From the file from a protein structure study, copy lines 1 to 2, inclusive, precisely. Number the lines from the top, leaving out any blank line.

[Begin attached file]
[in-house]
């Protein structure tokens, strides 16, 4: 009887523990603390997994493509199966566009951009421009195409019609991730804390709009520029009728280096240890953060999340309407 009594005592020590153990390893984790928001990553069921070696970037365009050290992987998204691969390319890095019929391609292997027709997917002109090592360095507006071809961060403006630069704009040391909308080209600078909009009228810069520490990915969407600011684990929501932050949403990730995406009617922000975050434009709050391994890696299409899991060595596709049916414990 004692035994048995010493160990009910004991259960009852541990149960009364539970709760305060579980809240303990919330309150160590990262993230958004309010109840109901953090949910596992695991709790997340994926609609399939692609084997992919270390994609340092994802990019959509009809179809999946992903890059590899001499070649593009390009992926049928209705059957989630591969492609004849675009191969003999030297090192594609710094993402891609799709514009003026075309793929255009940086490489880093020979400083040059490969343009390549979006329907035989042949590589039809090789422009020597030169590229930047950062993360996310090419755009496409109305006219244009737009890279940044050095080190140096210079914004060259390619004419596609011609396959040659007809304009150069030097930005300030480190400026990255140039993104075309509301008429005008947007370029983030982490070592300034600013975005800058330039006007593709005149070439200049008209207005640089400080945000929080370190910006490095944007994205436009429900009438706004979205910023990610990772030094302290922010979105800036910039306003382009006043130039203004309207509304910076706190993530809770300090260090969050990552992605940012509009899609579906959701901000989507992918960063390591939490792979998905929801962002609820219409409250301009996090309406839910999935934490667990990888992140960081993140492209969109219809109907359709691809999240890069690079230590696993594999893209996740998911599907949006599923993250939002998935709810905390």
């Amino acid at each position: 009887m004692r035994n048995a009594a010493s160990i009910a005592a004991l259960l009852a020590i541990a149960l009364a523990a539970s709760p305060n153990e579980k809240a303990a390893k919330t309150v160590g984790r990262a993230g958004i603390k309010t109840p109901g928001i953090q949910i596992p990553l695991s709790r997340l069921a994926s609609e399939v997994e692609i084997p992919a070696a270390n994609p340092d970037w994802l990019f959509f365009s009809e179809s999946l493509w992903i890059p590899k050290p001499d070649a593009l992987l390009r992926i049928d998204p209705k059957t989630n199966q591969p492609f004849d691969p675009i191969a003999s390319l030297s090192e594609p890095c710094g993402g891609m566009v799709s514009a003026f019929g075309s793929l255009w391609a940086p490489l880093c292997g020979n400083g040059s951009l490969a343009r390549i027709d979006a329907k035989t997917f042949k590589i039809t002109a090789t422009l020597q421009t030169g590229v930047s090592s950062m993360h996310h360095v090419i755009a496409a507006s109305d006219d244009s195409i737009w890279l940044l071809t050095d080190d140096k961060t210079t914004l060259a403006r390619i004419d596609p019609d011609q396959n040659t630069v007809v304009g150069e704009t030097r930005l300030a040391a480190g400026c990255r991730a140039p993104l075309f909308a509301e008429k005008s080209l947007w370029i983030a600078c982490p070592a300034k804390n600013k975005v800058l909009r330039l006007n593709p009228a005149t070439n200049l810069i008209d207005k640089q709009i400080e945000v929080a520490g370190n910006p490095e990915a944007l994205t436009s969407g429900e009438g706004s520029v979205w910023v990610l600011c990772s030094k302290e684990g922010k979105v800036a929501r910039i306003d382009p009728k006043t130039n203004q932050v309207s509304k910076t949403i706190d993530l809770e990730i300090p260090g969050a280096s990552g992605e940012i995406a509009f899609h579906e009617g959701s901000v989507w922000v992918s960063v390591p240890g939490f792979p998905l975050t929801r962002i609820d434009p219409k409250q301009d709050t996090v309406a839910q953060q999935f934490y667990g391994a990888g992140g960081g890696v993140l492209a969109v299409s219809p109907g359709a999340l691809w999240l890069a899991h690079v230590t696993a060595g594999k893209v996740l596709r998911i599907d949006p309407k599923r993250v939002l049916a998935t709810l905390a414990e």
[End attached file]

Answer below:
[in-house]
């Protein structure tokens, strides 16, 4: 009887523990603390997994493509199966566009951009421009195409019609991730804390709009520029009728280096240890953060999340309407 009594005592020590153990390893984790928001990553069921070696970037365009050290992987998204691969390319890095019929391609292997027709997917002109090592360095507006071809961060403006630069704009040391909308080209600078909009009228810069520490990915969407600011684990929501932050949403990730995406009617922000975050434009709050391994890696299409899991060595596709049916414990 004692035994048995010493160990009910004991259960009852541990149960009364539970709760305060579980809240303990919330309150160590990262993230958004309010109840109901953090949910596992695991709790997340994926609609399939692609084997992919270390994609340092994802990019959509009809179809999946992903890059590899001499070649593009390009992926049928209705059957989630591969492609004849675009191969003999030297090192594609710094993402891609799709514009003026075309793929255009940086490489880093020979400083040059490969343009390549979006329907035989042949590589039809090789422009020597030169590229930047950062993360996310090419755009496409109305006219244009737009890279940044050095080190140096210079914004060259390619004419596609011609396959040659007809304009150069030097930005300030480190400026990255140039993104075309509301008429005008947007370029983030982490070592300034600013975005800058330039006007593709005149070439200049008209207005640089400080945000929080370190910006490095944007994205436009429900009438706004979205910023990610990772030094302290922010979105800036910039306003382009006043130039203004309207509304910076706190993530809770300090260090969050990552992605940012509009899609579906959701901000989507992918960063390591939490792979998905929801962002609820219409409250301009996090309406839910999935934490667990990888992140960081993140492209969109219809109907359709691809999240890069690079230590696993594999893209996740998911599907949006599923993250939002998935709810905390």